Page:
A pair of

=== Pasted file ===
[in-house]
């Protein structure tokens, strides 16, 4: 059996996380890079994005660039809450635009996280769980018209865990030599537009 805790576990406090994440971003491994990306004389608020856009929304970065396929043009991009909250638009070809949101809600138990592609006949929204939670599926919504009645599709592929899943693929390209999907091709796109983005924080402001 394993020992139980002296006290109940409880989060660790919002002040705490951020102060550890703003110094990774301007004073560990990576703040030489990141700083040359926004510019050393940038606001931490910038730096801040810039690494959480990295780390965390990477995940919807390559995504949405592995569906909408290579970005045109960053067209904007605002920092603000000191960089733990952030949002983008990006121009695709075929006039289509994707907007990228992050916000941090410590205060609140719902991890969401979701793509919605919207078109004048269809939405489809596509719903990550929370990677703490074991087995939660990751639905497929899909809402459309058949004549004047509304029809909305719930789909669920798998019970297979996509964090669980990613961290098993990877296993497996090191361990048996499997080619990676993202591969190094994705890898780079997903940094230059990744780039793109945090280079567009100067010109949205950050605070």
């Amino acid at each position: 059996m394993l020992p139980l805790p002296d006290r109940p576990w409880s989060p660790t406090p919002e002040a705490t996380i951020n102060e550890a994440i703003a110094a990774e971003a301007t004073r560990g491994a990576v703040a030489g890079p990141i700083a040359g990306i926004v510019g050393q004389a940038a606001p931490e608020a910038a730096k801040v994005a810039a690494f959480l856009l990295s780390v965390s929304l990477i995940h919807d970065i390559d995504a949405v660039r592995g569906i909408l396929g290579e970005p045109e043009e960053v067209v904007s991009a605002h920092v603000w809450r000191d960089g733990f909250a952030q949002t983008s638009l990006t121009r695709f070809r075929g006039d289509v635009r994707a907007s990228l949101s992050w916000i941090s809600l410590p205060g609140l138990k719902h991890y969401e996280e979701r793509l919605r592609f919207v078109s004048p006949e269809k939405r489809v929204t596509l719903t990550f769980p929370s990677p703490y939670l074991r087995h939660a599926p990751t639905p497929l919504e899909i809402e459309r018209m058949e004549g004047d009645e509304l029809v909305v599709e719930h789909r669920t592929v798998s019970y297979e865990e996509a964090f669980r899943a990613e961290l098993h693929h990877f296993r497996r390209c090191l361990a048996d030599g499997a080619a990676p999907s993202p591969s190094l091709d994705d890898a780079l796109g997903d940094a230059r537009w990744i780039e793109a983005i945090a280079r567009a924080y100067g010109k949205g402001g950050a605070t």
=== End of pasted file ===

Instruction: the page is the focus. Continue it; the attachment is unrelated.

ACCORDING to the actuarial folk at Nielsen Bookscan, the biggest selling book in Australia last year, at 221,000 copies, was Jamie’s 30-Minute Meals, by British celebrity chef Jamie Oliver. Now, I own and use and like that book and I respect Oliver’s campaign to improve the diets of British kids. But, really, is this the best a nation of readers can do? This is going to be a tough year for the book industry, so there’s a certain paradox in it also being the National Year of Reading, a government-backed libraries-run initiative that aims to encourage a reading culture in every Australian home. Read more at www.love2read.org.au. JUST how tough it’s going to be is highlighted by Scribe publisher Henry Rosenbloom on his ever-informative blog (scribepublications.com.au). He says while there were brief rays of hope over Christmas, with independent booksellers doing well, it’s been back to no-business as usual since, with February sales down more than 20 per cent on a year-on-year basis. IT’S been almost two years since the great Australian poet Peter Porter died in London, aged 81. Like many deceased writers, he continues to publish, with the TLS printing one of his last completed poems in its February 10 issue. To my delight it is called Hermit Crab. Here’s a snippet: ‘‘ . . . I used to believe / That this shell I soon must leave / Was the only shell I have ever lived in, / Perhaps I was remembering the glorious nacre / Of the home I was introduced to / When first I looked about me / And which protected me in ways / I did not recognise.’’ THIS is the first chance I’ve had to write about the Perth Writers Festival, which I enjoyed greatly. Thank you to the organisers, especially program manager Danielle Benda, for making it all so easy. Of my own sessions, Janette Turner Hospital was terrific, sharing her insights into the writing life, but I expected she would be. The surprise was Peter Fitzsimons, in a panel on sportswriting, being so charming and generous and interested in what a relative lightweight such as me had to say. The highlight? Meeting legendary singersongwriter Dave Graney (that’s us pictured) is hard to top. But top it I can, with Frank Moorhouse, one of our greatest writers, at the opening night party, declaring ‘‘I’m a hunter and gatherer’’, charging into the crowd and returning with spring rolls for everyone. He did this several times. OK, deep-fried amuses bouches don’t require much hunting, but Moorhouse’s gathering is second-to-none. There are more festival photos on my blog, via the link below.